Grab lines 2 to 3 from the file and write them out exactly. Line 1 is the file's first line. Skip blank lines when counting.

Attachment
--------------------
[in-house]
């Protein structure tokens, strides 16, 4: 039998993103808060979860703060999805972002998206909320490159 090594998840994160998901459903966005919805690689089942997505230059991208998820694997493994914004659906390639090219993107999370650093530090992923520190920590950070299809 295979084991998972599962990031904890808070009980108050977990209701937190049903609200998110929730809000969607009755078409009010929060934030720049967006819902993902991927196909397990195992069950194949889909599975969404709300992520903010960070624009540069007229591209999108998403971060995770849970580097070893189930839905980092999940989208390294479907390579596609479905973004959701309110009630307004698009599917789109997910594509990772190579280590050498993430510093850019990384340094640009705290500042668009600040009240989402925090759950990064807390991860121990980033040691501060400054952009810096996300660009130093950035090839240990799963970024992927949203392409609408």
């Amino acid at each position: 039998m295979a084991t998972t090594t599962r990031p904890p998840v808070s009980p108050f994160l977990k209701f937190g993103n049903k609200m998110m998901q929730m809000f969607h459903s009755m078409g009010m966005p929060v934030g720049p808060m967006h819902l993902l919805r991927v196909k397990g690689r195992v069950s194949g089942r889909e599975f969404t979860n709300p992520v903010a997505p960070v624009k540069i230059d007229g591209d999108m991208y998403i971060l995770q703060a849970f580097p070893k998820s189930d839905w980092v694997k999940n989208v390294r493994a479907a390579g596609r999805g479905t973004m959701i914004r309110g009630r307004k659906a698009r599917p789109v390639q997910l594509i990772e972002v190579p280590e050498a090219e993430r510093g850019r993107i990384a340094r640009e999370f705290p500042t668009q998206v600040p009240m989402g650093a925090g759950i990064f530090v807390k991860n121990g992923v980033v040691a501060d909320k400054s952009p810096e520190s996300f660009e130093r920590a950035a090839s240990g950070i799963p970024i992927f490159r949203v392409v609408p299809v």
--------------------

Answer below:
């Protein structure tokens, strides 16, 4: 039998993103808060979860703060999805972002998206909320490159 090594998840994160998901459903966005919805690689089942997505230059991208998820694997493994914004659906390639090219993107999370650093530090992923520190920590950070299809 295979084991998972599962990031904890808070009980108050977990209701937190049903609200998110929730809000969607009755078409009010929060934030720049967006819902993902991927196909397990195992069950194949889909599975969404709300992520903010960070624009540069007229591209999108998403971060995770849970580097070893189930839905980092999940989208390294479907390579596609479905973004959701309110009630307004698009599917789109997910594509990772190579280590050498993430510093850019990384340094640009705290500042668009600040009240989402925090759950990064807390991860121990980033040691501060400054952009810096996300660009130093950035090839240990799963970024992927949203392409609408």
């Amino acid at each position: 039998m295979a084991t998972t090594t599962r990031p904890p998840v808070s009980p108050f994160l977990k209701f937190g993103n049903k609200m998110m998901q929730m809000f969607h459903s009755m078409g009010m966005p929060v934030g720049p808060m967006h819902l993902l919805r991927v196909k397990g690689r195992v069950s194949g089942r889909e599975f969404t979860n709300p992520v903010a997505p960070v624009k540069i230059d007229g591209d999108m991208y998403i971060l995770q703060a849970f580097p070893k998820s189930d839905w980092v694997k999940n989208v390294r493994a479907a390579g596609r999805g479905t973004m959701i914004r309110g009630r307004k659906a698009r599917p789109v390639q997910l594509i990772e972002v190579p280590e050498a090219e993430r510093g850019r993107i990384a340094r640009e999370f705290p500042t668009q998206v600040p009240m989402g650093a925090g759950i990064f530090v807390k991860n121990g992923v980033v040691a501060d909320k400054s952009p810096e520190s996300f660009e130093r920590a950035a090839s240990g950070i799963p970024i992927f490159r949203v392409v609408p299809v």